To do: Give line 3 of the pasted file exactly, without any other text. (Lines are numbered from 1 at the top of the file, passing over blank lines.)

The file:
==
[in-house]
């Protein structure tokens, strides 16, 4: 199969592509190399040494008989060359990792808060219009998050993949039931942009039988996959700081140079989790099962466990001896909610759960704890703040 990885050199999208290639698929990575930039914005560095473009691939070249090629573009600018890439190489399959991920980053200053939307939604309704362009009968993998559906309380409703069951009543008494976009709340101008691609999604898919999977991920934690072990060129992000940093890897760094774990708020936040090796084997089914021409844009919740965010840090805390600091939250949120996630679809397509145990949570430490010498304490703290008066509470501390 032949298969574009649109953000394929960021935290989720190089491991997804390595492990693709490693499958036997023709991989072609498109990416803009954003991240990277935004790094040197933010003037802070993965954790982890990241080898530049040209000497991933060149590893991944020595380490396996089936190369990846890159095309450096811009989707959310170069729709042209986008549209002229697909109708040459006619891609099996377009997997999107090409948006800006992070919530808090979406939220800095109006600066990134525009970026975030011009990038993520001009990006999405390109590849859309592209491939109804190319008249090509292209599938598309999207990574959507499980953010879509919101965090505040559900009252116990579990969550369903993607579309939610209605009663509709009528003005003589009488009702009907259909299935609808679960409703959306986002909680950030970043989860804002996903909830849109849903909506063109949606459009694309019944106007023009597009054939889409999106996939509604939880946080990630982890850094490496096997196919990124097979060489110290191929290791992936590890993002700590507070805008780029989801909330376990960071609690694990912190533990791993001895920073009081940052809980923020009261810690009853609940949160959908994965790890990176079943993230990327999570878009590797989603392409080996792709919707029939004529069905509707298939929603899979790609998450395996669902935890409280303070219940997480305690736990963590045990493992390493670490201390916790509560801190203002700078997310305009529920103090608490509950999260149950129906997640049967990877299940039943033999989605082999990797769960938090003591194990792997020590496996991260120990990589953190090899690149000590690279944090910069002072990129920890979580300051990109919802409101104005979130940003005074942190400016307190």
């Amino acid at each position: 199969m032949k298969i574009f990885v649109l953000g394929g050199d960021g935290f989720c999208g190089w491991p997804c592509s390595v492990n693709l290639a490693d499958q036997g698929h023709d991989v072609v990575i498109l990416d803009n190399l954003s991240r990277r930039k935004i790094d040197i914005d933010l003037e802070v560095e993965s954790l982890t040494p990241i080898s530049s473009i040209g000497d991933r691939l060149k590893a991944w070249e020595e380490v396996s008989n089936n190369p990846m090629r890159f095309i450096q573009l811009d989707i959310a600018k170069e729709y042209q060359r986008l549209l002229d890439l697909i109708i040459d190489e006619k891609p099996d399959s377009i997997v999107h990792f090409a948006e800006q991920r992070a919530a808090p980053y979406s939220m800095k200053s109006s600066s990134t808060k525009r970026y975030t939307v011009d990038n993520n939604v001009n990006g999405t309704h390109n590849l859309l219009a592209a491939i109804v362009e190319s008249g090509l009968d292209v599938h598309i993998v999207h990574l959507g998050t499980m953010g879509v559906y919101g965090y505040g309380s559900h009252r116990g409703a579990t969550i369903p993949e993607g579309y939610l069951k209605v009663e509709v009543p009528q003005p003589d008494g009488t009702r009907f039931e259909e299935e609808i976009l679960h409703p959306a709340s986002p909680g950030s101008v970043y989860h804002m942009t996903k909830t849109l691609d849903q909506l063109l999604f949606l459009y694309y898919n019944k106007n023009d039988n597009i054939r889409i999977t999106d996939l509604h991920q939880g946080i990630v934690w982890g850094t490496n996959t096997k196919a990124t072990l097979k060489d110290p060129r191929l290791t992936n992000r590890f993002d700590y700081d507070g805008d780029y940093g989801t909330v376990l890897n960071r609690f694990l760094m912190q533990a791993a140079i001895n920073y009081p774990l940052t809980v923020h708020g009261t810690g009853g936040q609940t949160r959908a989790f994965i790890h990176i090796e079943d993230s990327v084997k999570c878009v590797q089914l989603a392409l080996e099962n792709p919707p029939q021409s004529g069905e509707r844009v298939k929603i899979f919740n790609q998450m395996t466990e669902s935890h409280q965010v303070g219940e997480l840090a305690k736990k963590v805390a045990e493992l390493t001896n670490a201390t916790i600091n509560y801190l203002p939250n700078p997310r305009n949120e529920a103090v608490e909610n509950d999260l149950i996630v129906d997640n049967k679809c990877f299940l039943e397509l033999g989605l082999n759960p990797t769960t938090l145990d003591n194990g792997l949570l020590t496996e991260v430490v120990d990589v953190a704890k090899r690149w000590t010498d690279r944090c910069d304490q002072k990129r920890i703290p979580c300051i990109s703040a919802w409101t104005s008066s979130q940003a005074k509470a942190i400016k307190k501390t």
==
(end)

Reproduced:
């Amino acid at each position: 199969m032949k298969i574009f990885v649109l953000g394929g050199d960021g935290f989720c999208g190089w491991p997804c592509s390595v492990n693709l290639a490693d499958q036997g698929h023709d991989v072609v990575i498109l990416d803009n190399l954003s991240r990277r930039k935004i790094d040197i914005d933010l003037e802070v560095e993965s954790l982890t040494p990241i080898s530049s473009i040209g000497d991933r691939l060149k590893a991944w070249e020595e380490v396996s008989n089936n190369p990846m090629r890159f095309i450096q573009l811009d989707i959310a600018k170069e729709y042209q060359r986008l549209l002229d890439l697909i109708i040459d190489e006619k891609p099996d399959s377009i997997v999107h990792f090409a948006e800006q991920r992070a919530a808090p980053y979406s939220m800095k200053s109006s600066s990134t808060k525009r970026y975030t939307v011009d990038n993520n939604v001009n990006g999405t309704h390109n590849l859309l219009a592209a491939i109804v362009e190319s008249g090509l009968d292209v599938h598309i993998v999207h990574l959507g998050t499980m953010g879509v559906y919101g965090y505040g309380s559900h009252r116990g409703a579990t969550i369903p993949e993607g579309y939610l069951k209605v009663e509709v009543p009528q003005p003589d008494g009488t009702r009907f039931e259909e299935e609808i976009l679960h409703p959306a709340s986002p909680g950030s101008v970043y989860h804002m942009t996903k909830t849109l691609d849903q909506l063109l999604f949606l459009y694309y898919n019944k106007n023009d039988n597009i054939r889409i999977t999106d996939l509604h991920q939880g946080i990630v934690w982890g850094t490496n996959t096997k196919a990124t072990l097979k060489d110290p060129r191929l290791t992936n992000r590890f993002d700590y700081d507070g805008d780029y940093g989801t909330v376990l890897n960071r609690f694990l760094m912190q533990a791993a140079i001895n920073y009081p774990l940052t809980v923020h708020g009261t810690g009853g936040q609940t949160r959908a989790f994965i790890h990176i090796e079943d993230s990327v084997k999570c878009v590797q089914l989603a392409l080996e099962n792709p919707p029939q021409s004529g069905e509707r844009v298939k929603i899979f919740n790609q998450m395996t466990e669902s935890h409280q965010v303070g219940e997480l840090a305690k736990k963590v805390a045990e493992l390493t001896n670490a201390t916790i600091n509560y801190l203002p939250n700078p997310r305009n949120e529920a103090v608490e909610n509950d999260l149950i996630v129906d997640n049967k679809c990877f299940l039943e397509l033999g989605l082999n759960p990797t769960t938090l145990d003591n194990g792997l949570l020590t496996e991260v430490v120990d990589v953190a704890k090899r690149w000590t010498d690279r944090c910069d304490q002072k990129r920890i703290p979580c300051i990109s703040a919802w409101t104005s008066s979130q940003a005074k509470a942190i400016k307190k501390t």